2006 Texas Real Estate Outlook

Mark Dotzour, Ph.D., is chief economist and Jim Gaines, Ph.D., is research economist at the Real Estate Center at Texas A&M University. Below is their outlook for Texas Real Estate in 2006. You can also read this at TexasRealtors.com

The Texas housing market continued to be strong in 2005 just like we thought it would. A combination of positive job growth, low interest rates, and rising home prices in almost all Texas markets provided the fuel to keep the fires burning. Next year should bring more of the same. New housing starts should follow suit, possibly setting a record pace again in 2006.

Interest rates may increase a little bit, but not enough to discourage potential homebuyers. Often, rising interest rates actually encourage potential buyers to “get off the fence” and make a buying decision. The national economy should produce continued job growth in 2006, maybe at a little slower pace than we observed last year. The Federal Reserve has increased interest rates substantially in the past 18 months just for that purpose: to take a little of the edge off job growth and keep inflation in check. REALTORS® are big fans of low inflation, because that’s what keeps mortgage rates in low ranges. Whenever the Fed says it will not tolerate inflation, everyone in the real estate industry should send the Fed a thank you note.

Texas job growth should continue to expand. Texas is a very attractive place for businesses to locate. Low taxes, low labor costs, low housing costs and total cost of living, and the best Mexican food on the planet puts Texas at the top of the list for corporate relocation. The astronomical cost of housing in California in recent years has caused a lot of people to consider moving to Texas. Do you remember the last time this happened in the 1980s, when Californians flocked to Texas?

Home prices are likely to increase in most Texas metro areas in 2006 as well. Home prices tend to increase more rapidly when the local inventory of unsold homes is less than 6.5 months. Many Texas cities are well below this level. Expect prices to continue to appreciate at about the same pace that we’ve seen in 2005 in these markets with low inventories. Again, like we have been saying for the past three years, there is no real estate bubble in Texas.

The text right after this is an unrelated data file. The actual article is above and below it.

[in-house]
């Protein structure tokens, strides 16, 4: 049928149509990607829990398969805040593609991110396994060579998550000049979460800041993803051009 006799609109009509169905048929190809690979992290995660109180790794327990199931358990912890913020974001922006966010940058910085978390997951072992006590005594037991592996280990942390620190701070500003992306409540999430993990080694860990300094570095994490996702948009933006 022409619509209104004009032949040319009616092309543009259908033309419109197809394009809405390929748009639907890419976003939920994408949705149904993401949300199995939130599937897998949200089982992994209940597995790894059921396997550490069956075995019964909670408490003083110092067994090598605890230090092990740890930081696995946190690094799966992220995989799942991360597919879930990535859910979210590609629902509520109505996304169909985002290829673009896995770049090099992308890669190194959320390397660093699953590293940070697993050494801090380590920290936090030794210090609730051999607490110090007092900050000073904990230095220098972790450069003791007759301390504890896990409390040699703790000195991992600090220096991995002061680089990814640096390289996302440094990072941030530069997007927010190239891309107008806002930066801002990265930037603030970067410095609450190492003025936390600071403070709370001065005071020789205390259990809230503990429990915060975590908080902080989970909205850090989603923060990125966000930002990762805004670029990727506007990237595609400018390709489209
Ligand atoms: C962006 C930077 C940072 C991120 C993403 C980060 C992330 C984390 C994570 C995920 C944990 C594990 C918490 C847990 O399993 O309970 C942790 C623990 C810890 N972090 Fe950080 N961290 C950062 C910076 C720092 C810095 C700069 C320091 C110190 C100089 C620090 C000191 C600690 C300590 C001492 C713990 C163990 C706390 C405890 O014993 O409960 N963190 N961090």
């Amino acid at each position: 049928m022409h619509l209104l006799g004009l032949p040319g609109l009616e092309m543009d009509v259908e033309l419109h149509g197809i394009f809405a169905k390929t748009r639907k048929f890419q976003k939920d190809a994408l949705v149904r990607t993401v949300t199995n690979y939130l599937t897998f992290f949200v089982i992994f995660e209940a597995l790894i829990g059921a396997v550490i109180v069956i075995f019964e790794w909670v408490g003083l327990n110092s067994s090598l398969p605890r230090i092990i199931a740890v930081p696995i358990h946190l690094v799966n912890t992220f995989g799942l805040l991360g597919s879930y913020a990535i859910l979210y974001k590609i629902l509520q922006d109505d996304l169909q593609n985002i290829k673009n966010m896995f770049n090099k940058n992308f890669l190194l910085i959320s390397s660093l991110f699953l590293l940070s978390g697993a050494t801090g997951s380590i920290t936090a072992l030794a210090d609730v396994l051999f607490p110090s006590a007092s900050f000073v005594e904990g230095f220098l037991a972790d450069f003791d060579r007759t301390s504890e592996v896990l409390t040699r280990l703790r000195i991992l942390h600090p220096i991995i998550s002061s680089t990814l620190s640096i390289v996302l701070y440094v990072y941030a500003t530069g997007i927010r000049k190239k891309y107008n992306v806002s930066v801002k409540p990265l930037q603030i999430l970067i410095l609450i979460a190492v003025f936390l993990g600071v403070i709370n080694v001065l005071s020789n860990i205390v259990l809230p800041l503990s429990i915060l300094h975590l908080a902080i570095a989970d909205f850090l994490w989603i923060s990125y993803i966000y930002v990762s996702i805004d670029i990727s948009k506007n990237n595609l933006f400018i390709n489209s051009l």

What are the biggest risks for home sales in 2006? First, it is possible (but unlikely) that the Fed will increase interest rates high enough to cause a national recession. This would slow job growth and greatly reduce demand for houses. Second, federal regulators could issue stronger mortgage guidelines that could reduce funding available for investors and speculators in the housing market. Keep your eye on the Office of the Comptroller of the Currency for future developments here early in this year. Third, the astronomical surge in home prices in California and Florida could come to a screeching halt as homes become less and less affordable. If this does occur, it is possible that real estate investor focus could move away from these areas and land right in the Lone Star State. Texas houses and condos look like a screaming bargain compared to California, Florida, and New York. Fourth, federal changes in tax policy to reduce the tax benefits of real estate ownership could upset the entire U.S. real estate market with a stroke of the pen from the president. This event is unlikely to occur in the foreseeable future.

Texas REALTORS® have been working at breakneck speed for the past eight years, always wondering how long the ride can last. Plan to be working hard again in 2006—lots of people will want to buy a house … and land … and commercial property.

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